~/mp3/%A/%y-%d/%t-%n.%x

Decoded, that line would turn Track 10 of the London Calling CD by The Clash, called "The Guns of Brixton," into the file ~/mp3/the_clash/1979-london_calling/10-the_guns_of_brixton.wav.

You can use whatever naming scheme you wish for your audio files. We prefer this method because it organizes all our CDs by artist, then by each album sorted by date, then by each track. This way, no matter what audio player we use, by default the tracks are all in order.


With this subtab configured, click the Options subtab to get to other ripping options. There are a few options here that we like to enable, particularly "Auto-rip on insert" and "Auto-eject after rip." With these options enabled, when Grip is running it will automatically start ripping a CD for you when you insert it and then eject it when it's done. This means that once the rest of Grip is configured, you can set up a stack of CDs at your desk, start Grip, insert the first CD, and then minimize it and do something else. When you see that the CD has ejected, you can just replace it with another CD to rip and go on with what you were doing. Grip will handle the rest. It doesn't get much more automated than that!

Configure encoding options

The next main configuration tab is Encode. This tab lets you configure what kind of audio files Grip will encode the WAV files into. The first option, Encoder, lets you choose what encoding program to use. What you choose here depends heavily on what encoding programs you have installed and what kind of audio files you want. For instance, if you want to make MP3s, you will likely choose LAME, mp3encode, or your favorite MP3 encoder. We usually stick with LAME because it is fast and produces decent-quality MP3s. If you want to create Ogg Vorbis files, choose "oggenc." If you want to create FLAC files (a lossless audio codec so there is no degradation in quality), choose "flac." After you have chosen the encoder to use, make sure the encoder executable path points to the location of your encoder (the default should be fine here). The defaults for the next two options, the encoder command line and file extension, should be fine unless you choose to use a special encoder not directly supported by Grip. The next field, "Encode file format," takes the same type of information as the "Rip file format" field in the Rip tab. In fact, if you make sure to use %x as the file extension, you can likely just directly copy and paste from this.

In the Options subtab for Encode, you can configure some specific options for your encoder. Probably the most important option here is the "Encoding bitrate" option, which determines the bitrate at which to encode your audio file if you use a lossy encoding such as MP3 or Ogg. What you put here is largely a matter of taste, although the higher the number, the larger your resulting file will be. In the case of MP3s, some people can't tell the difference between 128 and 256 kilobits per second. For other people, the distinction is great. We usually use 192 or 256 kilobits per second here, but you may want to experiment with the output for your audio files and determine what bitrate is best for you; your choice may vary depending on the type of music you are encoding. In this tab, you also have the option to create an .m3u playlist file for each CD you rip and choose where to put it. Generally, the only other option we enable in this subtab is "Delete .wav after encoding." (.wav files are quite large, and once Grip has encoded them to MP3 or another format, there's no reason to keep the .wav around.)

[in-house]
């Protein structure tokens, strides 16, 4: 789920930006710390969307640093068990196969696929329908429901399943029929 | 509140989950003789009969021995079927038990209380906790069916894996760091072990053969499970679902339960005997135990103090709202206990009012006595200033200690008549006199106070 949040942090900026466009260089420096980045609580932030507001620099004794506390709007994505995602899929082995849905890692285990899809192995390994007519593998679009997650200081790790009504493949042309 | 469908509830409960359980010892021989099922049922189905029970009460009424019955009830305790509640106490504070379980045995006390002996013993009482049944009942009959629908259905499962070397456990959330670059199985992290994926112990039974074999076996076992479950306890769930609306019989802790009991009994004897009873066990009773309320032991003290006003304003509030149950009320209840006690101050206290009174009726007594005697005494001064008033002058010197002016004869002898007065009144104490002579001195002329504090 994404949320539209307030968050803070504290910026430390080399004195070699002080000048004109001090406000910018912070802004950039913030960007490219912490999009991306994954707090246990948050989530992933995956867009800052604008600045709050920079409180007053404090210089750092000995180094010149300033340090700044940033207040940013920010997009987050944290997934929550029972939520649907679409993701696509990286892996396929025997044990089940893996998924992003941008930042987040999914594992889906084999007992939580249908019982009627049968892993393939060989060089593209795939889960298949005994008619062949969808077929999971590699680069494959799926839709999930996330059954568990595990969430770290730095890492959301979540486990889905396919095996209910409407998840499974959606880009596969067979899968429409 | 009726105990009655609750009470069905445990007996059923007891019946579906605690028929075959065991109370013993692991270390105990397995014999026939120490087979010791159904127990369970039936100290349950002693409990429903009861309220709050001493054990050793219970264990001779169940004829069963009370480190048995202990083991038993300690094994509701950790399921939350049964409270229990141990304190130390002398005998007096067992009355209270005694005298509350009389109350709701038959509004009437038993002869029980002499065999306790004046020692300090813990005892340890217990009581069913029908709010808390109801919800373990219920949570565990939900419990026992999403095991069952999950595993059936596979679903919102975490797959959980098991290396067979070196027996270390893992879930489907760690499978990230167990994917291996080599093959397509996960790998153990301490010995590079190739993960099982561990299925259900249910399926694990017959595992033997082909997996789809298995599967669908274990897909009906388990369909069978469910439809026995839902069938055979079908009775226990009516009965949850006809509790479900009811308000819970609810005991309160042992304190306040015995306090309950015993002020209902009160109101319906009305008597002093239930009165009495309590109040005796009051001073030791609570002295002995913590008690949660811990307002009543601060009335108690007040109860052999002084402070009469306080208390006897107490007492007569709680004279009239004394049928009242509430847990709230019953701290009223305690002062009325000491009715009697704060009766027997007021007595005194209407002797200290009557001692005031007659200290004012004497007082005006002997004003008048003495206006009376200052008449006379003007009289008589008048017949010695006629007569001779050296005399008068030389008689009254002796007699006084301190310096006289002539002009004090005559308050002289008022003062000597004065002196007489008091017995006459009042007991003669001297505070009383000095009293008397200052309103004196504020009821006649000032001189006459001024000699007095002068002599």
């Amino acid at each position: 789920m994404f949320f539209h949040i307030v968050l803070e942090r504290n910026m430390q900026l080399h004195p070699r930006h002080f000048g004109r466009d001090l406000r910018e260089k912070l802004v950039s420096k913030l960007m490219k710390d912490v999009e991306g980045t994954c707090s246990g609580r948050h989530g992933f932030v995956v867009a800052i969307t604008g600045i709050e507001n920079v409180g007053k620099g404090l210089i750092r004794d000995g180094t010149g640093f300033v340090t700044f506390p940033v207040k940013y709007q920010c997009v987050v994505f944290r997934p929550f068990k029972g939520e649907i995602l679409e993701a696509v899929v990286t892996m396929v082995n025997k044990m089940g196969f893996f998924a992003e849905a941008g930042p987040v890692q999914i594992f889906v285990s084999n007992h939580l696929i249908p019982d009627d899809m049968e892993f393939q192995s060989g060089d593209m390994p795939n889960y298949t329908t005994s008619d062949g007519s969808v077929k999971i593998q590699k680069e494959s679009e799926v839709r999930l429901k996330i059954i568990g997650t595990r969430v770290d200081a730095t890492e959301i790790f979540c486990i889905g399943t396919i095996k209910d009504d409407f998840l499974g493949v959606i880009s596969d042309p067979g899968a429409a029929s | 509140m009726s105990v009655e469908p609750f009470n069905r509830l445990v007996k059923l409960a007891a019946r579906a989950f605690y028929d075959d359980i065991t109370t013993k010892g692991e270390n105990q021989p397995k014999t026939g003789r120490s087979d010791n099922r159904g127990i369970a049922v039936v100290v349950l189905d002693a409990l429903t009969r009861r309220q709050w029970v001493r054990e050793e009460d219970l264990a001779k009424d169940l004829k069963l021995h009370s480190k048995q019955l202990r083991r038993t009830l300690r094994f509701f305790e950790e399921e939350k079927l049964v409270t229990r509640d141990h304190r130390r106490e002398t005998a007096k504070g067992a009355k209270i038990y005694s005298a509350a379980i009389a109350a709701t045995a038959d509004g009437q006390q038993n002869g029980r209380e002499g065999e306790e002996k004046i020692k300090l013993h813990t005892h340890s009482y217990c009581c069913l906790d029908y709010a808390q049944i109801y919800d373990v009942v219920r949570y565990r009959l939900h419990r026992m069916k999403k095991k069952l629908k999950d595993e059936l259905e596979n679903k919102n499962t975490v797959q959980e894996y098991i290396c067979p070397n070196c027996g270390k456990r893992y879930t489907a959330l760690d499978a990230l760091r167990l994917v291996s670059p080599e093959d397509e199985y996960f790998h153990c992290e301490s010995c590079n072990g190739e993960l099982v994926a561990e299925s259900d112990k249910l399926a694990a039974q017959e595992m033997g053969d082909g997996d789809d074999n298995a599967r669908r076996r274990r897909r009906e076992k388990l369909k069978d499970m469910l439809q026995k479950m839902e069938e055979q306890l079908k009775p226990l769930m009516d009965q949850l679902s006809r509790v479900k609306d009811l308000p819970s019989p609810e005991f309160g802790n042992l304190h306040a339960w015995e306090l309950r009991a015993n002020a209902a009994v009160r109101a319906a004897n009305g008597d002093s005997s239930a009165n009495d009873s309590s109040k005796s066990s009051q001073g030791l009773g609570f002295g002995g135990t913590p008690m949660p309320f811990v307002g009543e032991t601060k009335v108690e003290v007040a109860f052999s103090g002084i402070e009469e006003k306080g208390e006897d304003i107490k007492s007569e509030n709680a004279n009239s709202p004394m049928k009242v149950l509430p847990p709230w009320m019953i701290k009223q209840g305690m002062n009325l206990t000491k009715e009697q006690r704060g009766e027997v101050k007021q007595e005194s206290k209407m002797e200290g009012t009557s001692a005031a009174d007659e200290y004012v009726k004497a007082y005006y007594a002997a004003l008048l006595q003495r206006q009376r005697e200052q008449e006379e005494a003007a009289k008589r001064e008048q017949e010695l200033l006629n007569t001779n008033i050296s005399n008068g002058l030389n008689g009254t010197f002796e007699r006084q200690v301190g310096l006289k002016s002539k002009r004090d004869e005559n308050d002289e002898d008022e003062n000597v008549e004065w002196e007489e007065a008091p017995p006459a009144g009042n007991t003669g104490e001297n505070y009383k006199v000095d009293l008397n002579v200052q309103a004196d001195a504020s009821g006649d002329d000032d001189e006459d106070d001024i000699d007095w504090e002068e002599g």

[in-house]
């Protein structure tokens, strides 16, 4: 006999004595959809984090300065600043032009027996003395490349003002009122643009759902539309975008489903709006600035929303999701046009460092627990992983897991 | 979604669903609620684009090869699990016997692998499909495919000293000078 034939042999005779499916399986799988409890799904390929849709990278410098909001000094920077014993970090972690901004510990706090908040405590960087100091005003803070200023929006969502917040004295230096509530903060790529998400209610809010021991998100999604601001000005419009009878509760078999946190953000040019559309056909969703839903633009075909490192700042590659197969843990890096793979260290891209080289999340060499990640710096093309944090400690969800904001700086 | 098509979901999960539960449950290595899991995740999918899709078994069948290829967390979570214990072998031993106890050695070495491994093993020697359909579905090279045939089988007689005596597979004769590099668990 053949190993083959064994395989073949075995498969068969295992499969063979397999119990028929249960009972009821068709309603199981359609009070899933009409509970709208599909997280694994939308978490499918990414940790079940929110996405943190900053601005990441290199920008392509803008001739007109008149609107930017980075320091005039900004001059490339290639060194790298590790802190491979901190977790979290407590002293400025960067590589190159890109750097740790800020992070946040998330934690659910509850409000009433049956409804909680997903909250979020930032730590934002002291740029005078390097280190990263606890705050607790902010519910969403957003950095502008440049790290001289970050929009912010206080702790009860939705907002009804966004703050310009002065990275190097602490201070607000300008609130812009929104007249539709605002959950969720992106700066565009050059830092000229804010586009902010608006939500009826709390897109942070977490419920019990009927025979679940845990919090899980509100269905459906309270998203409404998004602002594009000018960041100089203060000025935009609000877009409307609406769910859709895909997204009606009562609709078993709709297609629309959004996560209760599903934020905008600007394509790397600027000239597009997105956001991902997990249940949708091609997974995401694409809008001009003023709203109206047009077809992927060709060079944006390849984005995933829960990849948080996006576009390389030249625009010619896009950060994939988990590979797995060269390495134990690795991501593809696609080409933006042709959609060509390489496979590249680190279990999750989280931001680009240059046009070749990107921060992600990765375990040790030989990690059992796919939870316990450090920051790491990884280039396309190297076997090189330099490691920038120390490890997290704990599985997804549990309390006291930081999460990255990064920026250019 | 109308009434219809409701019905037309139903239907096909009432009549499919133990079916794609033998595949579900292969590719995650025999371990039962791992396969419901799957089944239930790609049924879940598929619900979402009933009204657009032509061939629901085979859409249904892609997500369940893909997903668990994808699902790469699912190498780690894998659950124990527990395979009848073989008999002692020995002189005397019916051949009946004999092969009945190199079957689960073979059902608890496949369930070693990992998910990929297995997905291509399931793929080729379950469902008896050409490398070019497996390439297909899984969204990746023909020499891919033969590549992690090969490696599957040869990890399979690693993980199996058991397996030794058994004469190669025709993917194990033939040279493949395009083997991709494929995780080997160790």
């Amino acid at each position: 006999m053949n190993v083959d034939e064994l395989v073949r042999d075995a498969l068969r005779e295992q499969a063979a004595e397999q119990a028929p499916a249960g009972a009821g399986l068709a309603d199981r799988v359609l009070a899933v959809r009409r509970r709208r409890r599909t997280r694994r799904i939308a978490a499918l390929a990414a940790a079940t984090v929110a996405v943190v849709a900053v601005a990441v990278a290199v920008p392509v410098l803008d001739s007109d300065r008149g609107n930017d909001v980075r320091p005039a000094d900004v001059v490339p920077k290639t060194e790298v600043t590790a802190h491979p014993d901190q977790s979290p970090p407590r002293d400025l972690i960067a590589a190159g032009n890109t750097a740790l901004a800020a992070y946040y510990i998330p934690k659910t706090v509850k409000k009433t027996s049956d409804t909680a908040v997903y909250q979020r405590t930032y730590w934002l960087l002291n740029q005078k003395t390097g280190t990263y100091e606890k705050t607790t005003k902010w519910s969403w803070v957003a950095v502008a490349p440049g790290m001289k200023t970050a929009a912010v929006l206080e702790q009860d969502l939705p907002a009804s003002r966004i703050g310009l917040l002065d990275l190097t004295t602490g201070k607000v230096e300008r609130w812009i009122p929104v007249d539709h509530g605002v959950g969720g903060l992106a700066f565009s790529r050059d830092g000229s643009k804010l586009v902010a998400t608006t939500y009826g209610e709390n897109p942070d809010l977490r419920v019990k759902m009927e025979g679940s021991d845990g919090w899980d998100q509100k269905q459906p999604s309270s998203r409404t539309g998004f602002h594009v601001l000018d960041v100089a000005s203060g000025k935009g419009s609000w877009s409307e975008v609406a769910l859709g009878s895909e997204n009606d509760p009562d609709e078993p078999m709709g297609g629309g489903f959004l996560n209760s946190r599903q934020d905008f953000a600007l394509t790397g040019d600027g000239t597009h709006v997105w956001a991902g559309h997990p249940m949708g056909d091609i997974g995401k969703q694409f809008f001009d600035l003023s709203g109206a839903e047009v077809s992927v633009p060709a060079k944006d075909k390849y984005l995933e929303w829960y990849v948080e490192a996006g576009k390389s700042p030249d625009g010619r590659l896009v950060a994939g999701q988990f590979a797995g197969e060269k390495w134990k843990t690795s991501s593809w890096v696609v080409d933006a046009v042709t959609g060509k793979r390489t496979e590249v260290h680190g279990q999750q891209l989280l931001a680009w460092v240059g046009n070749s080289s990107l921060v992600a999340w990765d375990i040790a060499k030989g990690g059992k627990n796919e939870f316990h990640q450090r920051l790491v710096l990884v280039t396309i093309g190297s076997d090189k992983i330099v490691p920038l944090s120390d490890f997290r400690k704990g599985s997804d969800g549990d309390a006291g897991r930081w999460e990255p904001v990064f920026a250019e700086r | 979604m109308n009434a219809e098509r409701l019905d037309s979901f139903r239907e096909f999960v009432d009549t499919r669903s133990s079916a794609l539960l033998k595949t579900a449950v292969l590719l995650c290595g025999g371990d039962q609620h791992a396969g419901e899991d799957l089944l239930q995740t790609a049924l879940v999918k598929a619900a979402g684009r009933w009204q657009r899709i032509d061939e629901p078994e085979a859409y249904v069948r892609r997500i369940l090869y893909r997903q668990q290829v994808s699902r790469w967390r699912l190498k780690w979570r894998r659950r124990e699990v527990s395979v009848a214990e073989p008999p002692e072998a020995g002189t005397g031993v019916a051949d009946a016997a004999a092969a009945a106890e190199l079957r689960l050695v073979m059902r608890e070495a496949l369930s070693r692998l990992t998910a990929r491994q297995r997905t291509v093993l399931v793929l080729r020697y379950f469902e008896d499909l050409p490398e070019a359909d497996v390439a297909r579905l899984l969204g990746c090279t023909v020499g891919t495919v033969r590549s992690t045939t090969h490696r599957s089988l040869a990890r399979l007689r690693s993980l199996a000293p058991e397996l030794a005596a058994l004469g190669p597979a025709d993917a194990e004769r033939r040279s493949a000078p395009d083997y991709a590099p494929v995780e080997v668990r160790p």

Configure ID3 options

The next major configuration tab, ID3, lets you control whether Grip inserts ID3 tags into your audio files. Generally, this is a good thing, and you will want all these options enabled unless you want to go back later and manually set ID3 tagsan often tedious process.

Configure DiscDB options

The final configuration tab you might want to configure is the DiscDB tab. This tab lets you configure the primary and secondary CD database servers that Grip will query when you insert a CD. These servers contain information on many CDs, based on CD signatures. When you insert a CD, Grip will query this database and retrieve artist, disc, and track information for the CD so that it can automatically fill out the ID3 tags and name the files appropriately. We would recommend sticking with the default servers listed here unless you know what you are doing. Make sure that the "Perform disc lookups automatically" option is enabled here.

Rip a CD

Once you have configured Grip, the process to rip a CD is rather simple: just insert the CD into the CD-ROM drive. Grip will automatically scan the CD, retrieve the track information from your CD database servers, select all tracks for ripping, and start the ripping and encoding process. You can click on the Rip tab to monitor the progress of both the ripping and encoding to see how far along in the process you are. If for some reason you want to stop the ripping process, click the "Abort Rip and Encode" button.

If you notice that the track information that Grip retrieved is wrong, or if Grip was unable to retrieve the track information at all, abort the ripping and encoding process and then click the pencil icon at the bottom of the window. This will expand the window and provide a number of fields that you can use to fill out artist, title, genre, track name, and other CD information. Choose different tracks from the Tracks tab to change specific information for that track. Once you have finished your changes, you can click the envelope icon to submit your changes to your configured CD database so that the information is available to the next person who rips the CD. Once the changes have been made, select all of the tracks in the Tracks tab, and then go to the Rip tab and click Rip+Encode to restart the ripping process.


As mentioned before, the nice thing about configuring Grip in this way is that you can let it run virtually unattended and just feed it new CDs until all your CDs are rippedwhich certainly beats typing long commands and editing ID3 tags by hand!